Retired mental health worker heals through music


Tezell Morris, of Flint, grew up in a household where music and helping others were part of everyday life. His father was a pastor who cared for his community and all eight of his brothers and sisters were constantly singing and playing music.

More than 16 years ago, Morris happily retired from his satisfying job at Genesee County Community Mental Health where he taught music to individuals with mental illness. Doing so, he said, was one of the best jobs he could ever want. Upon retirement however, he knew his days of service to others weren’t over.

What Morris couldn’t predict was that he would enjoy a second long career – for 16 years and still counting – in a role that he says makes him rise happily out of bed every day.

Morris, who majored in music therapy at Lincoln University decades ago, is the music instructor at Rose Hill Center in Holly, a residential rehabilitation program for adults with serious mental illness. At the more than 400-acre facility, he teaches residents to sing, play piano, guitar, drums, trumpet or any musical aspect that they desire. Music, he said, helps heal.

“When a new individual comes to Rose Hill Center, I spend a lot of time getting to know him or her,” said Morris. “Sometimes they know right away that they want to sing or play music. It’s important that we all understand that many of the residents don’t realize they have talents just like anyone else. The residents come down to the music room and check out the instruments and see what moves them. Then, I coach from there.”

Rose Hill Center was founded on the belief that recovery can occur when people receive professional psychiatric care and participate in meaningful daily activity while engaging in their own treatment plan. Morris said the residents learn to cope with stress by playing instruments or singing. In the music program, they discover and hone new skills or improve already-existing talents.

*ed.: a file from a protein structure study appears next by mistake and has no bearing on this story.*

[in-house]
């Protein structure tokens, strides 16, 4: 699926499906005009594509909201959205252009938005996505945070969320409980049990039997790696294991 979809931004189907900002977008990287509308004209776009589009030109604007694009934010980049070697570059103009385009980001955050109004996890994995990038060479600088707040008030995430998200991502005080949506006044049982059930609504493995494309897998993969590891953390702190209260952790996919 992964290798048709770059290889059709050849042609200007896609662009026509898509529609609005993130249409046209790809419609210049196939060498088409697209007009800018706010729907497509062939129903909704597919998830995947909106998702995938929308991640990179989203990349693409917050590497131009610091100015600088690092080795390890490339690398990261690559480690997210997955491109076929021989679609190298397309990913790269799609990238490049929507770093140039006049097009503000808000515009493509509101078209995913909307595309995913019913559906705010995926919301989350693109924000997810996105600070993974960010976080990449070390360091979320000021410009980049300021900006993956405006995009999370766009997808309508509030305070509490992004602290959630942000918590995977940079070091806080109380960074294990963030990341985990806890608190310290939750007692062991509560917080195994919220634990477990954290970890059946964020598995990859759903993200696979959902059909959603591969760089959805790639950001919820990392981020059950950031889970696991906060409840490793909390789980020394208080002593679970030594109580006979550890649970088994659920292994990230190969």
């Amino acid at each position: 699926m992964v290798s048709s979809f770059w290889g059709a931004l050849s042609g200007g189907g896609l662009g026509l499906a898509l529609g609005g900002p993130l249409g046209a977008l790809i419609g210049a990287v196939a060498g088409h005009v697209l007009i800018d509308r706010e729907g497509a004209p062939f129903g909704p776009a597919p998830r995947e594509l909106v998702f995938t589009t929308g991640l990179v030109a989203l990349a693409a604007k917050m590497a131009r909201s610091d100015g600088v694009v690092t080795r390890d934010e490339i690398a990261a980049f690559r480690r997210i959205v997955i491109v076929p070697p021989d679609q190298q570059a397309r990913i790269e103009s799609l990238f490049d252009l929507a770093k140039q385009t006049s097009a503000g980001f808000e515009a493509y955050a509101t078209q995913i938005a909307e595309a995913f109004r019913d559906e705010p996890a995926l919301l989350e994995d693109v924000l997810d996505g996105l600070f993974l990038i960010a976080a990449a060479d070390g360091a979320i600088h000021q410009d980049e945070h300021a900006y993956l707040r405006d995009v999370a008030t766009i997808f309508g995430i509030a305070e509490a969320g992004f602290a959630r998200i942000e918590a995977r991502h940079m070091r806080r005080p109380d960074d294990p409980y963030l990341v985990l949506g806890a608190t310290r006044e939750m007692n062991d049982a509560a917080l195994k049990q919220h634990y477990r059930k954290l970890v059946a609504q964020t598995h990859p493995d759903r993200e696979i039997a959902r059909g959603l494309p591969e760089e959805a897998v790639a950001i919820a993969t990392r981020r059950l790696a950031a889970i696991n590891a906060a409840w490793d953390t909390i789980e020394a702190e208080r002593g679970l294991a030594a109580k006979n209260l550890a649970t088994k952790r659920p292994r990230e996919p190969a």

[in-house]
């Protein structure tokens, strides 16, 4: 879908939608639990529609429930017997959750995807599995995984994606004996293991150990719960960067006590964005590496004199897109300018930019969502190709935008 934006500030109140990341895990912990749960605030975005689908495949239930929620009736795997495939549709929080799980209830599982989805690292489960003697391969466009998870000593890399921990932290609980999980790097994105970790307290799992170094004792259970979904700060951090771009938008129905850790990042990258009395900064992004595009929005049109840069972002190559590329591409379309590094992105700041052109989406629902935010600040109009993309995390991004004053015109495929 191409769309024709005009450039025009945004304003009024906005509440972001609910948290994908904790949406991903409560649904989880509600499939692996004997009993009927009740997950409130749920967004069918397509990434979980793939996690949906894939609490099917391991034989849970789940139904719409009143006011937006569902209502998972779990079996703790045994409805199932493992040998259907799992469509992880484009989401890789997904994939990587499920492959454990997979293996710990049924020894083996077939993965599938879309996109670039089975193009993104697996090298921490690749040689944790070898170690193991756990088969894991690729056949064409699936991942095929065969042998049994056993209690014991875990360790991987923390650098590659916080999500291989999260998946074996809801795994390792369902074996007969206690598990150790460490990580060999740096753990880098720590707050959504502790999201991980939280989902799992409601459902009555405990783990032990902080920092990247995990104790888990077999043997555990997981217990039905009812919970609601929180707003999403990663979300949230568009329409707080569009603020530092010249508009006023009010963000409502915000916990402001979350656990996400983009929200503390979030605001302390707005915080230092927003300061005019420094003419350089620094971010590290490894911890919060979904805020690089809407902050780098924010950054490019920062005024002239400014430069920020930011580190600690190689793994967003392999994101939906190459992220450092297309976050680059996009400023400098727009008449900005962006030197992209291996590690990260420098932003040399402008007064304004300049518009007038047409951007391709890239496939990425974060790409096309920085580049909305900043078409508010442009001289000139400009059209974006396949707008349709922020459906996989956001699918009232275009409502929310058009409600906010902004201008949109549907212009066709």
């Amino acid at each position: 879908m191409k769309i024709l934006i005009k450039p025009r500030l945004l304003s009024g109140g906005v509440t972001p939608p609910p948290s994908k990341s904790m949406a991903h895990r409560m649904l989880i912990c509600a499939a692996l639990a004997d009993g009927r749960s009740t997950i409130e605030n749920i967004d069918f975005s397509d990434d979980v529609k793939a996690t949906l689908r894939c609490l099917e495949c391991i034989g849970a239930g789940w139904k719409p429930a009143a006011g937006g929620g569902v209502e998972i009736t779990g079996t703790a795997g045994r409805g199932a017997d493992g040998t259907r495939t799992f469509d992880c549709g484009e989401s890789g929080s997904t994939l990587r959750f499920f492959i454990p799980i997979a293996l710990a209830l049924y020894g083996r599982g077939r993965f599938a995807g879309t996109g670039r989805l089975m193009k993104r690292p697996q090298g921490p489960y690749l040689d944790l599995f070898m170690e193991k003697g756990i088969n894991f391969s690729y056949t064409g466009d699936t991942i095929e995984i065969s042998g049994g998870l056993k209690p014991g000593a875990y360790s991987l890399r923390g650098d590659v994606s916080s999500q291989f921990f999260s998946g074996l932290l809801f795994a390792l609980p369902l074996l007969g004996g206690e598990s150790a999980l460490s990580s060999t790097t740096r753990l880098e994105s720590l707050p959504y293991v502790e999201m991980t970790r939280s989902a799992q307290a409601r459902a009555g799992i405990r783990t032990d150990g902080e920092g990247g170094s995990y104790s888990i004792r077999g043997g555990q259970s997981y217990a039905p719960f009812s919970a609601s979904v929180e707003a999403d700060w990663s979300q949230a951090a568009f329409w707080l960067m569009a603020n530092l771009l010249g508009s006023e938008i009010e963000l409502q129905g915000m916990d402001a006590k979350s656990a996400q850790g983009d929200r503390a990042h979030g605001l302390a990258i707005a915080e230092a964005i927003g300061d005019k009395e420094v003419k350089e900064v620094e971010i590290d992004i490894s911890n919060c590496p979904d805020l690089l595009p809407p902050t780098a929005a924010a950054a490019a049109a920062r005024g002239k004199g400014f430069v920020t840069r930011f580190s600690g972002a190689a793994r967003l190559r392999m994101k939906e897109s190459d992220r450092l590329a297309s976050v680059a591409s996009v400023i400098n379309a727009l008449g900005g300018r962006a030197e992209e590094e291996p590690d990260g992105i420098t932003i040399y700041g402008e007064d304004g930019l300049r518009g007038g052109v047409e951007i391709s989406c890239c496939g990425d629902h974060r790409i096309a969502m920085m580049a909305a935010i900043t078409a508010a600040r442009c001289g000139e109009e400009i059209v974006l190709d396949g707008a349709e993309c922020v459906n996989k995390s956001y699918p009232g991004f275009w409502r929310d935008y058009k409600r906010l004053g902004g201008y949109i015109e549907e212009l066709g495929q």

Residents are guided through therapeutic programs such as the well-established music, animal care and horticulture departments, where they learn to manage symptoms and achieve their highest level of independence.

“Some residents want very detailed instructions, but others might just want to sit quietly and play. I had one resident who found it therapeutic and calming to beat on the drums. I saw how it helped him,” said Morris.

According to Morris, residents also perform at events like National Alliance for Mental Illness conventions andRose Hill Center’s annual holiday events. They perform a variety of music, including R&B, rock, jazz and other genres.

“It is wonderful to see their self-esteem improve and for them to recognize their own worth,” said Morris. “It’s something everyone needs in this world.”

For more information about Rose Hill Center, visit or call (248) 634-5530.


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